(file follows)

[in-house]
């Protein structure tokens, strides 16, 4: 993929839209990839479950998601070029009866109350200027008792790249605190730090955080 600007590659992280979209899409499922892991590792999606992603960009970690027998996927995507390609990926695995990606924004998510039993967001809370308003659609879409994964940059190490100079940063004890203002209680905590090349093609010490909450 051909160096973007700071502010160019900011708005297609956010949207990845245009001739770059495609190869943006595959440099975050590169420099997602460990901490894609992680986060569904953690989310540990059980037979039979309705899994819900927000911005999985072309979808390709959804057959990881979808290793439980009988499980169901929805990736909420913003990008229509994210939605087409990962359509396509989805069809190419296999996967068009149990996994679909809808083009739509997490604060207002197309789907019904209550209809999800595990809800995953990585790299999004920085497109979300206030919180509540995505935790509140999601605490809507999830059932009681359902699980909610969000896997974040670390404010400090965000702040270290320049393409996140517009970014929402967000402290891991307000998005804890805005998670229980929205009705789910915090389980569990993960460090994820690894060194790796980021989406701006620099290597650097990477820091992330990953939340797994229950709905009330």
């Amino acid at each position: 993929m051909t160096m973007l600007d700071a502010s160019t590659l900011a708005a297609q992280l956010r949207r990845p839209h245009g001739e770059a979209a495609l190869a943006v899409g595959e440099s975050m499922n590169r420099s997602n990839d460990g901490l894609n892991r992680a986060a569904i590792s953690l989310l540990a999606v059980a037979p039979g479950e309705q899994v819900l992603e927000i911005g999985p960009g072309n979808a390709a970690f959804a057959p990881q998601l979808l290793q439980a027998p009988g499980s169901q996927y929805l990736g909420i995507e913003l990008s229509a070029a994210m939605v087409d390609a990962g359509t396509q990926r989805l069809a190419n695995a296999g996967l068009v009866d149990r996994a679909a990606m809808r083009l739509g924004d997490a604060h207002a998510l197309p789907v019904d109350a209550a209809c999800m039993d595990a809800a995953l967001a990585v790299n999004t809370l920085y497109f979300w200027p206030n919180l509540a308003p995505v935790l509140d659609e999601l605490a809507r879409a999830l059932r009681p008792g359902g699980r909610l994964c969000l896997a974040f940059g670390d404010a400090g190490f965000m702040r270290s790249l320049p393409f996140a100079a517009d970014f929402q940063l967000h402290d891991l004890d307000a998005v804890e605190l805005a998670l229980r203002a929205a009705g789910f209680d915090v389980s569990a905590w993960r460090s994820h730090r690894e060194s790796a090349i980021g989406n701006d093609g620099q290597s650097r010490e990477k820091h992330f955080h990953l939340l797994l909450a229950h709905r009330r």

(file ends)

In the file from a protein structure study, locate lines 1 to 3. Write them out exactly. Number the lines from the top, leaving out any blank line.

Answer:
[in-house]
């Protein structure tokens, strides 16, 4: 993929839209990839479950998601070029009866109350200027008792790249605190730090955080 600007590659992280979209899409499922892991590792999606992603960009970690027998996927995507390609990926695995990606924004998510039993967001809370308003659609879409994964940059190490100079940063004890203002209680905590090349093609010490909450 051909160096973007700071502010160019900011708005297609956010949207990845245009001739770059495609190869943006595959440099975050590169420099997602460990901490894609992680986060569904953690989310540990059980037979039979309705899994819900927000911005999985072309979808390709959804057959990881979808290793439980009988499980169901929805990736909420913003990008229509994210939605087409990962359509396509989805069809190419296999996967068009149990996994679909809808083009739509997490604060207002197309789907019904209550209809999800595990809800995953990585790299999004920085497109979300206030919180509540995505935790509140999601605490809507999830059932009681359902699980909610969000896997974040670390404010400090965000702040270290320049393409996140517009970014929402967000402290891991307000998005804890805005998670229980929205009705789910915090389980569990993960460090994820690894060194790796980021989406701006620099290597650097990477820091992330990953939340797994229950709905009330």
């Amino acid at each position: 993929m051909t160096m973007l600007d700071a502010s160019t590659l900011a708005a297609q992280l956010r949207r990845p839209h245009g001739e770059a979209a495609l190869a943006v899409g595959e440099s975050m499922n590169r420099s997602n990839d460990g901490l894609n892991r992680a986060a569904i590792s953690l989310l540990a999606v059980a037979p039979g479950e309705q899994v819900l992603e927000i911005g999985p960009g072309n979808a390709a970690f959804a057959p990881q998601l979808l290793q439980a027998p009988g499980s169901q996927y929805l990736g909420i995507e913003l990008s229509a070029a994210m939605v087409d390609a990962g359509t396509q990926r989805l069809a190419n695995a296999g996967l068009v009866d149990r996994a679909a990606m809808r083009l739509g924004d997490a604060h207002a998510l197309p789907v019904d109350a209550a209809c999800m039993d595990a809800a995953l967001a990585v790299n999004t809370l920085y497109f979300w200027p206030n919180l509540a308003p995505v935790l509140d659609e999601l605490a809507r879409a999830l059932r009681p008792g359902g699980r909610l994964c969000l896997a974040f940059g670390d404010a400090g190490f965000m702040r270290s790249l320049p393409f996140a100079a517009d970014f929402q940063l967000h402290d891991l004890d307000a998005v804890e605190l805005a998670l229980r203002a929205a009705g789910f209680d915090v389980s569990a905590w993960r460090s994820h730090r690894e060194s790796a090349i980021g989406n701006d093609g620099q290597s650097r010490e990477k820091h992330f955080h990953l939340l797994l909450a229950h709905r009330r």